Your employees, will learn to work as one cohesive unit through their exposure and open-mindedness, which can help your organisation grow.  

Your workplace will be more innovative  

Innovation happens in informal and relaxed settings. We can’t just shout “Be innovative!” from the rooftops and expect our people to just throw out the new, amazing, never-thought-of-before ideas. 

Formal and rigid settings restrict innovation. Consider when your people have expressed themselves in an uninhibited manner? There’s always elements of trust and mutual respect taking place as well. By all means build these into your workplace environment, but also remember they can occur socially and spontaneously as well. 

By encouraging social inclusion, you’re basically bringing together different ways of thinking. And it’s this amalgamation of differences which sparks creative ideas in the workplace. Therefore, by being socially inclusive, increases those creative, innovative conversations, often resulting in diverse solutions.  

Your employees will start feeling like they’re one big family  

Being a family, or feeling like you’re part of a family is all about inclusiveness.  

The more socially inclusive your employees are, the more everyone will feel like they can share their innermost secrets, their hopes, desires, goals and ambitions with each other.  

That’s exactly what a family does, isn’t it? By enabling each other to talk honestly, your workplace will become like a family. This, in turn, fosters a greater sense of belonging, thereby also building psychological safety.

You’ll minimise instances of exclusion  

Exclusion is the opposite of inclusion.  Seems obvious, but sometimes we need to be explicit when we define inclusive behaviours.

When you exclude someone from being a part of an event, or a conversation, you’re demonstrating a bias in some way. This could be based on race, ethnicity, gender, age, ability, and the list continues.  

Through social inclusion though, you’ll make your workplace culture more fun, more interactive, and less exclusive. You’ll minimise the chances of any discrimination happening, making your organisation truly diverse and friendly to all.  

You’ll attract top talent into the workplace  

Believe it or not, everyone is curious about each other, especially if they’re different. 

If outsiders notice that your organisation allows an open interaction between all races, and they get along well, you’ll end up attracting employees from different cultures, races and backgrounds to work for you.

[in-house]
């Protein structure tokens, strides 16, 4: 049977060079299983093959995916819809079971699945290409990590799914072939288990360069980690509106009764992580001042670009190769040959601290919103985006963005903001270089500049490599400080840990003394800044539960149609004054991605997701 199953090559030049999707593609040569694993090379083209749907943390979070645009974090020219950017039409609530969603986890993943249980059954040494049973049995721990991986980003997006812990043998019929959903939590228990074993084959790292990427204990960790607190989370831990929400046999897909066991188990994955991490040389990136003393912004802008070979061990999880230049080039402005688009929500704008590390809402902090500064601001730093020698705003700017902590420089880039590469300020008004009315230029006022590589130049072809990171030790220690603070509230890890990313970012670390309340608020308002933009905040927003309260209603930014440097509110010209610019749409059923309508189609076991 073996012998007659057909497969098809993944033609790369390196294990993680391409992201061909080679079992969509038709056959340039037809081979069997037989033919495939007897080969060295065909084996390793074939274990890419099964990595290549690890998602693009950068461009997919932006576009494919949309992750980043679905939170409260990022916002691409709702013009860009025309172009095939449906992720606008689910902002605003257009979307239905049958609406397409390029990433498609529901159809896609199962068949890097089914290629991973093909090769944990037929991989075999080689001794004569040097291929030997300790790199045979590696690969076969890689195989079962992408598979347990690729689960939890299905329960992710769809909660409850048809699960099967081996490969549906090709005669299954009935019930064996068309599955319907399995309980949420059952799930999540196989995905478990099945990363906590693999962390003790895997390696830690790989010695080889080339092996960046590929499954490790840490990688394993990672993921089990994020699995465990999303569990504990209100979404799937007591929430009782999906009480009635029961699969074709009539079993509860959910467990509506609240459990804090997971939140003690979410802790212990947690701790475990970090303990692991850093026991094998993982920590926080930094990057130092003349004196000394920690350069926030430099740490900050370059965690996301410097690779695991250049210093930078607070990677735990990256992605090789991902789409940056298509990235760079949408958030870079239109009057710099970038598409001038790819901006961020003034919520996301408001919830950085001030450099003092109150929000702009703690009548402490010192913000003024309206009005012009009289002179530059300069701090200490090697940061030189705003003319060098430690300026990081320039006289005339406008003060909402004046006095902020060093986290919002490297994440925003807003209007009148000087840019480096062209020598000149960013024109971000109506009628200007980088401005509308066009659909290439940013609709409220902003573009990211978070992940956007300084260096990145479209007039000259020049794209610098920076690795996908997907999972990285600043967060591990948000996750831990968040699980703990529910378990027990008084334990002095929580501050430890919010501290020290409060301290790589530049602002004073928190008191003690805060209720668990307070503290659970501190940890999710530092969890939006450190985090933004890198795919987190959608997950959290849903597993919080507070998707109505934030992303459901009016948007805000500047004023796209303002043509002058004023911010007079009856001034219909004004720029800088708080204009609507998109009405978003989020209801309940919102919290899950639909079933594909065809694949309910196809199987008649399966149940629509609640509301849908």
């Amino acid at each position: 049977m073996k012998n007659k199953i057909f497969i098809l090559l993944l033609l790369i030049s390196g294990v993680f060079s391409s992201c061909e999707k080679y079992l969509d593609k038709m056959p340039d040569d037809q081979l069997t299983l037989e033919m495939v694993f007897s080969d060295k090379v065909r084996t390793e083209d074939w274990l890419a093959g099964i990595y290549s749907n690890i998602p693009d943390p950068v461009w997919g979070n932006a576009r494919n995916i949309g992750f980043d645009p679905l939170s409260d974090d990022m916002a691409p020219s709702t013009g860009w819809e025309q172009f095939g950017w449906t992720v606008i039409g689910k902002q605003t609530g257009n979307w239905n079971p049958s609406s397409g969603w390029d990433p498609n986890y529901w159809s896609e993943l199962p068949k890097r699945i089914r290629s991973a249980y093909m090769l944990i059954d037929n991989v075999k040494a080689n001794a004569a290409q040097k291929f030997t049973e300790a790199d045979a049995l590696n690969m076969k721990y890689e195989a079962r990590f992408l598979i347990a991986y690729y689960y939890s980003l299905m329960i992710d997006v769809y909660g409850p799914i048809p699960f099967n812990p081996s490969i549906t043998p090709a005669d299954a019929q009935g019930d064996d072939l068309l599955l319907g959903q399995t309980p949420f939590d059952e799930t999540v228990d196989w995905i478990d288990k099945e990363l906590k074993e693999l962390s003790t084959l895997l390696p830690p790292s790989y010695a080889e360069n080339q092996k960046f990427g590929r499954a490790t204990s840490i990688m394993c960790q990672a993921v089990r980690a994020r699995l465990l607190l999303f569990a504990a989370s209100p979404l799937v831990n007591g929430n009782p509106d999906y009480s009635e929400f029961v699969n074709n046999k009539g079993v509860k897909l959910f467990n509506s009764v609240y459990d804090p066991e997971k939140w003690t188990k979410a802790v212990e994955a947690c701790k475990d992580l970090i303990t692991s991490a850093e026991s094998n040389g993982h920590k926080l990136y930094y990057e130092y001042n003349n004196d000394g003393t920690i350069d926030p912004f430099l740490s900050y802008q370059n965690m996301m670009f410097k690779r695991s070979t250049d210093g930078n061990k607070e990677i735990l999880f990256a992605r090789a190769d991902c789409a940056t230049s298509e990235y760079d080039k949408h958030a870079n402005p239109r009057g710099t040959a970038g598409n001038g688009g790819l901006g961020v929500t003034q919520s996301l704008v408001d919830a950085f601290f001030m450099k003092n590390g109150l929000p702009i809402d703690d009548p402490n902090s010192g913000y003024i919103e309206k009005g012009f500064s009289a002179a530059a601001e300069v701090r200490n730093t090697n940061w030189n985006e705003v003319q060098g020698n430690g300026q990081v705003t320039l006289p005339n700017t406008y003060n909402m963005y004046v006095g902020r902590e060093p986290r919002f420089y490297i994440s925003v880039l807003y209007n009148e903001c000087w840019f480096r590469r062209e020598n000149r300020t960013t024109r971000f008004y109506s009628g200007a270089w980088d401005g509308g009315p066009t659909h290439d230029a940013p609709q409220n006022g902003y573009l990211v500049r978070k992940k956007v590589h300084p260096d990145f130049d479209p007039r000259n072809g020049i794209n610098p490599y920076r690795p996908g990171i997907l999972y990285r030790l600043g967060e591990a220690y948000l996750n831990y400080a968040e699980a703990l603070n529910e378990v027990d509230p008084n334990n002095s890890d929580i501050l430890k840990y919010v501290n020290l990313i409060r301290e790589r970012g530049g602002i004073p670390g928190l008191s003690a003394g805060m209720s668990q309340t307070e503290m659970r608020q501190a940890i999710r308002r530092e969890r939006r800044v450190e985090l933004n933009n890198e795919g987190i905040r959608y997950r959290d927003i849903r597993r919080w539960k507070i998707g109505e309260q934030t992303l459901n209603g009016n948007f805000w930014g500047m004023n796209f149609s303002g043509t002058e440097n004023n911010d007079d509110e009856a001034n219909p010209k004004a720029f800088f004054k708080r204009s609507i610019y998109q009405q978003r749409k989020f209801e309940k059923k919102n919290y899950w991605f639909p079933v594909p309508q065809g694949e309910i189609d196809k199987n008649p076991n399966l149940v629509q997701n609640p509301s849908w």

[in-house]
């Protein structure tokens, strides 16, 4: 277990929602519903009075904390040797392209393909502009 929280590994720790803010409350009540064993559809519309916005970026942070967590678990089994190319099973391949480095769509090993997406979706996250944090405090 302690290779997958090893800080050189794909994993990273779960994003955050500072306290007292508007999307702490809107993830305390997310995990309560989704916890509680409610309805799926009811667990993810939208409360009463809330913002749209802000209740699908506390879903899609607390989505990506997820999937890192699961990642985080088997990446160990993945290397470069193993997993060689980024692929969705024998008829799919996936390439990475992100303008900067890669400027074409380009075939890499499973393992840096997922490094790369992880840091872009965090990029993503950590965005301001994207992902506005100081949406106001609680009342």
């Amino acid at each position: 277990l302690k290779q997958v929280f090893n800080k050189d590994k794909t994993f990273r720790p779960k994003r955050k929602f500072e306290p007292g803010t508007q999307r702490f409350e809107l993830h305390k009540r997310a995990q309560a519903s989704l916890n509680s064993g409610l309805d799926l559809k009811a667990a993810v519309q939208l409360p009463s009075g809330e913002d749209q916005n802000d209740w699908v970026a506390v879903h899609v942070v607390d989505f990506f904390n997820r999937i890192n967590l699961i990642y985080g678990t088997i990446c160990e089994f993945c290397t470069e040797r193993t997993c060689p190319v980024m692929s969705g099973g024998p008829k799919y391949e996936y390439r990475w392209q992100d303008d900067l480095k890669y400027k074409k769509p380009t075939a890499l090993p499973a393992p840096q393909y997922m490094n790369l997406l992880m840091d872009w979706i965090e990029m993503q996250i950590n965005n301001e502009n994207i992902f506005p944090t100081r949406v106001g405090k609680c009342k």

The wider the pool of talent you attract, the more talented your workforce will be!  

Your employees might learn or transfer skills 

By being socially inclusive, your employees might become far more interested in each other’s cultures. An Asian employee might become curious about a Spanish colleague’s culture and language, and vice versa.  

And this curiosity in each other’s culture and language may lead them to learn an additional language, to travel, and explore their social and cultural boundaries. 

When cultures connect, so too do opportunities for knowledge and skill transfers, especially if employees from different departments are encouraged to socialise. 

Be inclusive of all, socially and professionally 

An inclusive organisation values the uniqueness of their employees and encourages everyone to bring their true selves to work.

The need to manage diversity arises when there are boundaries that restrict people from forming deeper connections at work. By being socially inclusive, you’ll just naturally function as a cohesive, well rounded, culturally oiled organisation!  

You’ll be surprised at how your workplace culture can be shaped when social inclusion is encouraged. Lead your organisation down the path of progress, simply by being friendly and open minded with everyone!  

Ready to learn more about inclusion and to help your leaders feel more empowered in the space? Take this 3 minute questionnaire to determine if our programs are a good fit for your organisation’s DEI goals.